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Why longevity is key to retirement planning

Canadians are worried they will outlive their savings. That’s why advisors should make longevity a priority when putting together an investment plan


Date: December 16, 2015

Financial advisors need to be constantly vigilant given the myriad risks facing their clients today, from market volatility and health care costs to the challenges when a breadwinner spouse dies early.

Increasingly, however, it is not the worry of dying too early that has Canadians worried. It’s the fear of living too long. The subject of longevity risk is suddenly a hot topic among Canadian investors who are now hearing horror stories about people outliving their savings.

What do the statistics show? In 1980, a 65-year-old Canadian male entering retirement could expect to live an average of 15 years in retirement, reaching the ripe old age of 80, while women, on average, lived to nearly 84. Those same 65-year-olds in 2014 can expect to make it to 84 years of age for men and 87 years for women, according to Statistics Canada. The average retirement has stretched out to nearly 20 years for men and 22 years for women and will continue to lengthen in future.

Canada’s chief actuary projected last year that many Canadians will live even longer than age 90 and will continue to be at the top of the list of the world’s life expectancies, among the ranks of long-lived seniors in Switzerland, Italy, France and Japan.

“Longevity is one of the significant risks retirees face,” says Rocco Taglioni, senior vice-president, distribution and marketing, individual insurance and wealth with Sun Life Financial Canada. “Longer life expectancies create the need for retirement income to last 20, 30 or more years. Advisors need to increase clients’ retirement planning horizon to reflect their possible increased lifespan.”

Mr. Taglioni adds that advisors should start conversations with clients about their retirement expectations, the importance of longevity risk and strategies that can protect them should they be fortunate enough to live a long life in retirement.

Those strategies might include adding products to clients’ portfolios that provide guaranteed income in the form of a monthly or annual cheque, such as life annuities, segregated fund products or guaranteed investment funds (GIFs). Advisors also need to plan for inflation risks and health risks from existing or new medical conditions.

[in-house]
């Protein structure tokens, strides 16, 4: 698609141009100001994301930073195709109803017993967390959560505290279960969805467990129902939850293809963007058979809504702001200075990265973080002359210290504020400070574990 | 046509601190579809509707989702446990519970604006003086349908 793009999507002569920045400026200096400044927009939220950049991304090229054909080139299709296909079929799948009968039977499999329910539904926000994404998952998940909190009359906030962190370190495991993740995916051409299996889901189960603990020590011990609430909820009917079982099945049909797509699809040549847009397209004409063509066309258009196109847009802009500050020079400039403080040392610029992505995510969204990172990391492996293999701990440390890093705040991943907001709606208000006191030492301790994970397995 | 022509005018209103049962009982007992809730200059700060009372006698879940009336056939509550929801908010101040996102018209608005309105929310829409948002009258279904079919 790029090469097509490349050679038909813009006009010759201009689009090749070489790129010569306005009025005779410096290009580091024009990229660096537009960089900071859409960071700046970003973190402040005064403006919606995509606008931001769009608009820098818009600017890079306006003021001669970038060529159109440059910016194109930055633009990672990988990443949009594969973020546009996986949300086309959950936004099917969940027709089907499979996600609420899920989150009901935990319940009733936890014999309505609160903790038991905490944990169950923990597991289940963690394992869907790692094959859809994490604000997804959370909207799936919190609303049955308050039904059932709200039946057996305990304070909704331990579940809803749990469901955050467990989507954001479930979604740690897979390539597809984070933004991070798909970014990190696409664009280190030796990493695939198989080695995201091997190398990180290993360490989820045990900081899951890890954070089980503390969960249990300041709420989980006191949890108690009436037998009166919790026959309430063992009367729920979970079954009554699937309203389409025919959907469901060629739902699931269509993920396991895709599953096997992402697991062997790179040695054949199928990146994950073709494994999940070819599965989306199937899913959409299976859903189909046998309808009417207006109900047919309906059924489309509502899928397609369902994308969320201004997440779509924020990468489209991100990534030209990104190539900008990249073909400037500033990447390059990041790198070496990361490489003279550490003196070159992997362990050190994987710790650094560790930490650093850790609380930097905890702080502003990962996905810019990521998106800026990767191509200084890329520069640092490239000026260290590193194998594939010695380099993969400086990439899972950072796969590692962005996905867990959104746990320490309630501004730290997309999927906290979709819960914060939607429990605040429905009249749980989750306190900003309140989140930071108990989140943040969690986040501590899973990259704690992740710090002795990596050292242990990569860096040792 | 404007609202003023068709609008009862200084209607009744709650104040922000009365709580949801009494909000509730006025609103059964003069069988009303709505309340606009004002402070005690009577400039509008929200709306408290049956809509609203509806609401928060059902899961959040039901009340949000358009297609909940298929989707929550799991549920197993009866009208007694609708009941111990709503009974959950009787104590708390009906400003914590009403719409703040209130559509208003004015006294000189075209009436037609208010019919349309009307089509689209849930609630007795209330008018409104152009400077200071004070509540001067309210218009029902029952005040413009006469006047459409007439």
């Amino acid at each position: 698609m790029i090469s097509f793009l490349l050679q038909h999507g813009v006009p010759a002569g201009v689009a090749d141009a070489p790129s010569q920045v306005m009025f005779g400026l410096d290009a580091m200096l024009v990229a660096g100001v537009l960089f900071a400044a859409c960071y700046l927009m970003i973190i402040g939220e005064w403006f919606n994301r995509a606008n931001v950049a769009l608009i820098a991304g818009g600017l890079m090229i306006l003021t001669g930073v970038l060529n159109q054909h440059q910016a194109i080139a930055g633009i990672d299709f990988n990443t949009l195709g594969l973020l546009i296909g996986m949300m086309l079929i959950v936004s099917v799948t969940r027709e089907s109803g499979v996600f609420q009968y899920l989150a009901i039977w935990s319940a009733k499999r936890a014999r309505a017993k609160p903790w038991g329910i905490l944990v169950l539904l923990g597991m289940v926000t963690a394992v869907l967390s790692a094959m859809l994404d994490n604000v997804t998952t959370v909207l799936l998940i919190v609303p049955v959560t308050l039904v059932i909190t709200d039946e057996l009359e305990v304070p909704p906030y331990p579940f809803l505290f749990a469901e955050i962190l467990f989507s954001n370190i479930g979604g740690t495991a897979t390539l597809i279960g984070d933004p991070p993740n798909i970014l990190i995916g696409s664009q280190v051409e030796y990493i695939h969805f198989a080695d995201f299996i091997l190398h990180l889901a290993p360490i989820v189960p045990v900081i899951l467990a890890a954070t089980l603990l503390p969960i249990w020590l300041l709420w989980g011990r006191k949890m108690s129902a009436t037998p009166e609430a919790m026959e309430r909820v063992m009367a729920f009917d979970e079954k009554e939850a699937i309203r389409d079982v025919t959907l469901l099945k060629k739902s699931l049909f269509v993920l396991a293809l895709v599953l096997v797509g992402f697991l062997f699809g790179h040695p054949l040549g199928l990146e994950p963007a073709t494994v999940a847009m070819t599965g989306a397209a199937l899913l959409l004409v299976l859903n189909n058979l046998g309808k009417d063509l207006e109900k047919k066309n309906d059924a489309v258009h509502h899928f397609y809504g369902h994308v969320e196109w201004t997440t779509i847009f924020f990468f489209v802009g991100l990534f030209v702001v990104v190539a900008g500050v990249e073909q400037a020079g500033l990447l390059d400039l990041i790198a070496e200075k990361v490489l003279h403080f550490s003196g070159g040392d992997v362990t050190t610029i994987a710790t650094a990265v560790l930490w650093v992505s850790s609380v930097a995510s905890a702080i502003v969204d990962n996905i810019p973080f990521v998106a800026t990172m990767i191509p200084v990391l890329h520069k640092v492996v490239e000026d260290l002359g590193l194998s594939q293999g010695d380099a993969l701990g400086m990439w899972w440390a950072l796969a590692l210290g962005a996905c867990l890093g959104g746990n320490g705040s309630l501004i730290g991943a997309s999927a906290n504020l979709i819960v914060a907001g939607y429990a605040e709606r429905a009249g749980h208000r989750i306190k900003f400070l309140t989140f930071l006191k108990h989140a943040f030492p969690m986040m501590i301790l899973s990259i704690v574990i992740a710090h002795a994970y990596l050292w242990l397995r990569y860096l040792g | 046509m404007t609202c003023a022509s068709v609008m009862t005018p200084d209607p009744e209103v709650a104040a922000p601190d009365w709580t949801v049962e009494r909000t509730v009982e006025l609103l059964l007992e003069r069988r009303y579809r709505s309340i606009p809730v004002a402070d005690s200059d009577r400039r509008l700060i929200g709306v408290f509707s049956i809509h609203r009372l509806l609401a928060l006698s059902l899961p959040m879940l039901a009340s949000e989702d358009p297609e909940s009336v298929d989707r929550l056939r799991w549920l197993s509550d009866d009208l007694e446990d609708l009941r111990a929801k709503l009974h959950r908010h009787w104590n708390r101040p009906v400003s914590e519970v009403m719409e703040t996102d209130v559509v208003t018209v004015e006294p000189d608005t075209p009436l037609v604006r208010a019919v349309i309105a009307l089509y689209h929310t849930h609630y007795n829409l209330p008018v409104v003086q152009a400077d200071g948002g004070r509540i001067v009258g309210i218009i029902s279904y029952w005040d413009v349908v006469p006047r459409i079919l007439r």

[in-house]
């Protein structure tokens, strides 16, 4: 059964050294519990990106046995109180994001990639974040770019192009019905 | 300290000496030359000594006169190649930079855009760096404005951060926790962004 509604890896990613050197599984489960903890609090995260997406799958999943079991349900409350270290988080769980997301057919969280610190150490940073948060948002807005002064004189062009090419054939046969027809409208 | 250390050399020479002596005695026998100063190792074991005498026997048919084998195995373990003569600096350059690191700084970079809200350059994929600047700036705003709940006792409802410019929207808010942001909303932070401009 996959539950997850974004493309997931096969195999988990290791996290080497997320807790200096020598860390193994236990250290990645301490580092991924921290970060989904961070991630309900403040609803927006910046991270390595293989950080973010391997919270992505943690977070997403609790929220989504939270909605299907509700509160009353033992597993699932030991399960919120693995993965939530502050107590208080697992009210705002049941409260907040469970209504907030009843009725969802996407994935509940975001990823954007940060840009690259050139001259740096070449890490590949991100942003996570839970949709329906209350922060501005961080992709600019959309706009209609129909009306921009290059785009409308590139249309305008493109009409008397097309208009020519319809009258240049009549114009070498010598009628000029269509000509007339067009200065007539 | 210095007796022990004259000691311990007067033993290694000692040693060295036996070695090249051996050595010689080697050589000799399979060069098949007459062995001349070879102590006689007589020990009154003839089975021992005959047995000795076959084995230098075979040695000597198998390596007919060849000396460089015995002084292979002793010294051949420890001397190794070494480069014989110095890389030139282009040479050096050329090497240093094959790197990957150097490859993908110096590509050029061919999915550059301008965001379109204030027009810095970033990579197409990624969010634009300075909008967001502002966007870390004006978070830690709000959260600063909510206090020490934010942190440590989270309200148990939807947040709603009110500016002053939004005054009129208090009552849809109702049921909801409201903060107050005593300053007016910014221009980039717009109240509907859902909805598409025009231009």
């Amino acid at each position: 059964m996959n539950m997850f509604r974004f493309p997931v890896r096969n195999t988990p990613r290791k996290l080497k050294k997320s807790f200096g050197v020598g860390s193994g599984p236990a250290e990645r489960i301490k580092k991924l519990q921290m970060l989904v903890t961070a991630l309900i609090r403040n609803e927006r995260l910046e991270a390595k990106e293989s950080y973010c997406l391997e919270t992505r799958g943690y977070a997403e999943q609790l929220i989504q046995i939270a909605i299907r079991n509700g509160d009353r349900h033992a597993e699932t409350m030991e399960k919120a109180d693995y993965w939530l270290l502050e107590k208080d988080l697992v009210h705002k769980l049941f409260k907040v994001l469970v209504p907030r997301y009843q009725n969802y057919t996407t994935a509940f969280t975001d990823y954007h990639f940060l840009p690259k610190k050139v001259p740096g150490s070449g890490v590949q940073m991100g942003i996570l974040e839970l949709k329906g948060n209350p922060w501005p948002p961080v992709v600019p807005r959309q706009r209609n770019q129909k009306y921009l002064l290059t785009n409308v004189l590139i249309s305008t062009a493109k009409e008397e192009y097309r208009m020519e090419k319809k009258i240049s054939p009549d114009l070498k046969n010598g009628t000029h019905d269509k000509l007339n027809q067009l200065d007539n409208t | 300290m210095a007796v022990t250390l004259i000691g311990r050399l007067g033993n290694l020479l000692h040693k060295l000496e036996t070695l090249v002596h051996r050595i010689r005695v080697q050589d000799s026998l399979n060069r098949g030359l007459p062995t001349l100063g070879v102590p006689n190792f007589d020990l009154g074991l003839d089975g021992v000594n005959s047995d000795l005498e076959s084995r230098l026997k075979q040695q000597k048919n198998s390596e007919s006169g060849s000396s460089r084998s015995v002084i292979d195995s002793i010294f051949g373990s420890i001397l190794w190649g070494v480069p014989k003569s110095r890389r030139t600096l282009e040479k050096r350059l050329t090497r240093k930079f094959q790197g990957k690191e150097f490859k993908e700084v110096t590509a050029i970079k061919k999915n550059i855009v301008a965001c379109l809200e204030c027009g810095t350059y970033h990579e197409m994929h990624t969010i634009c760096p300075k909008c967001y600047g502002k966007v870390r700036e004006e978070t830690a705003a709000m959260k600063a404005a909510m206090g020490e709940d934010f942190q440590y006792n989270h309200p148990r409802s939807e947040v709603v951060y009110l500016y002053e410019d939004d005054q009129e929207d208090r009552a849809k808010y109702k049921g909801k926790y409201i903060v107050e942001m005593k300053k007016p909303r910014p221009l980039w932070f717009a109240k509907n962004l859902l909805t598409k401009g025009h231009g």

Joseph Coughlin, director of the Massachusetts Institute of Technology (MIT) AgeLab and an authority on the “disruptive demographics” of an aging society, says that the rise of longevity risk will alter how financial advisors and their clients approach their relationships with one another.

“Advisors will need to help people answer the questions, ‘Where will I live? How will I plan for caregiving? Which company can I trust when I’m 85 years old?’” he says. “Canadians will need help navigating longevity and charting out, ‘What am I going to be doing for 25 or 30 years of my life?’”

Prof. Coughlin points out that retired and semi-retired Canadians are living longer, more active lives and that will put greater pressure on advisors to describe the risks and plan for clients’ expectations of a more robust retirement.

“I think financial product manufacturers and advisors are going to have to come up with dreams, images, and stories, no different from what the auto industry does when they sell a car,” he says. “[Car manufacturers] show you where you’re going to use it, how you’re going to use it, and what you can do [with it].”

Among his predictions, Mr. Coughlin anticipates that many seniors will choose to go back to school in their retirement. “Why isn’t there an education plan for seniors like the RESP?” he suggests. “If we’re starting to look more and more at 100 years as the new normal, does any of us genuinely believe that by age 40, the education we received from [age] zero to 24 is of any value? Technology is changing. Information is changing. The degrees are very nice to look at on the wall but aren’t that useful in real life.”

To keep up with the changing needs of retirees who are living longer, healthier lives, financial advisors will increasingly be called upon to help clients imagine the possibilities, says Mr. Coughlin. Then they will need to educate clients on how their investments can make those dreams into reality.

“We’re selling retirement, and the consumer today no longer believes in the retirement our parents and grandparents enjoyed,” he says. “[They’re] looking for a new vision of what 25 or 30 years of their life is going to be.”

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